…So ends my (egocentric) lead in to the topic at hand: less ego, more light….

One of my first clients with eczema (after my own son) was an 11 year old boy who also had severe asthma. His parents had both been allergic as kids, with histories of asthma and eczema. But they showed few symptoms if any as adults. This young kid was an athlete and at every game he frequented the team’s snack hut, chock full of junk food. He and his mom weren’t willing to prepare herbs in the kitchen which smells up the house, nor was he willing to drink a bad tasting herbal concoction made by mixing powdered herbs with hot water. He was willing to take tea pills. He couldn’t swallow larger capsules. His eczema was very dry and very itchy. His asthma responded to acupuncture very quickly and his frequent attacks dwindled to zero almost immediately.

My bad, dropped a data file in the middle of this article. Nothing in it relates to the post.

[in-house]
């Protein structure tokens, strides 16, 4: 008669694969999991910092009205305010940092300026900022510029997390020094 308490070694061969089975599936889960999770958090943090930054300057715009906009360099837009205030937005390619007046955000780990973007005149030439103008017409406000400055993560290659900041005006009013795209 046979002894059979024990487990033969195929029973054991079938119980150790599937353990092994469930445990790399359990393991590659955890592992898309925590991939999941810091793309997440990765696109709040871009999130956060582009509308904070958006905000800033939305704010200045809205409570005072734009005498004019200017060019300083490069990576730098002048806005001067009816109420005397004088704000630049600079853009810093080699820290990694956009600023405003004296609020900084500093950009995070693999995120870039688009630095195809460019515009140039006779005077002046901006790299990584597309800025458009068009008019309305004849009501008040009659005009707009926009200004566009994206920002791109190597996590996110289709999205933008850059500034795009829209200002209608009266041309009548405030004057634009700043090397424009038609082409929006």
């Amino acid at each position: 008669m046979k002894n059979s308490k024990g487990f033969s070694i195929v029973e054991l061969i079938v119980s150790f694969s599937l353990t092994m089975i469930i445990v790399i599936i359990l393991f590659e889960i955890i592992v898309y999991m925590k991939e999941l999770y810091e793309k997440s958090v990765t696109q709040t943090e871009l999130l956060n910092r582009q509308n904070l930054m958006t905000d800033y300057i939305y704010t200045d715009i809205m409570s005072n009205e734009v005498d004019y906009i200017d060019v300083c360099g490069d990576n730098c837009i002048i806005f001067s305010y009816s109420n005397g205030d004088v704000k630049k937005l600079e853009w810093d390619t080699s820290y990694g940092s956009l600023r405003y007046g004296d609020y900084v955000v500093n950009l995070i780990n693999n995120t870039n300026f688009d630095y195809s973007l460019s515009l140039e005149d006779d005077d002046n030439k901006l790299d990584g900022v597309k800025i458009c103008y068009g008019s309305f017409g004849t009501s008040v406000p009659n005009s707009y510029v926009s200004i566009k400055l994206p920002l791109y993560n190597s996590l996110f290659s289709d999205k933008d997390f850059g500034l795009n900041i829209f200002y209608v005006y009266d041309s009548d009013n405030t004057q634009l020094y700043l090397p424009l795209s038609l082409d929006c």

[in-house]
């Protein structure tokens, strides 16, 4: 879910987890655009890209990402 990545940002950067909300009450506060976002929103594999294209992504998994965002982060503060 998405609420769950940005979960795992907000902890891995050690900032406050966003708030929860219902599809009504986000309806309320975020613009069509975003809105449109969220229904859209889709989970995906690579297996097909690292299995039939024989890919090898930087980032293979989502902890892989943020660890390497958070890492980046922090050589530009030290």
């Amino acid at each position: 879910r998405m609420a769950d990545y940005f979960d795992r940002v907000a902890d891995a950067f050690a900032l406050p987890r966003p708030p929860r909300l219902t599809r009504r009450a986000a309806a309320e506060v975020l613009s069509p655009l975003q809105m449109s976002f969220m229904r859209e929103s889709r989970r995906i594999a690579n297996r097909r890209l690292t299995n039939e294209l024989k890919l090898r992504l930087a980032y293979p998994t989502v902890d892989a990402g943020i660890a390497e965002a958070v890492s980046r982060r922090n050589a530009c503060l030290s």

But the rash held on, only mildly mitigated by patent herbal formulas I prescribed. I spoke to the mom about my son’s experience, and explored her willingness to control her son’s diet, but it seemed impossible to her at the time. Not surprisingly, they stopped getting acupuncture, stopped taking herbs, and continued with an unstructured diet full of common allergens for atopic individuals. I ran into the mom recently and learned some very distressing news: her son continued to struggle with eczema, and it only got worse. At 19 he became intolerant of almost all foods, and required hospitalization due to severe malnutrition. Mom didn’t seem to remember our conversations about diet eight years earlier. I refrained from reminding her. But I thought about it a lot later, about my approach to people when discussing lifestyle choices. I am gentle and understanding. I don’t expect people to make huge changes right away, just small ones, one at a time.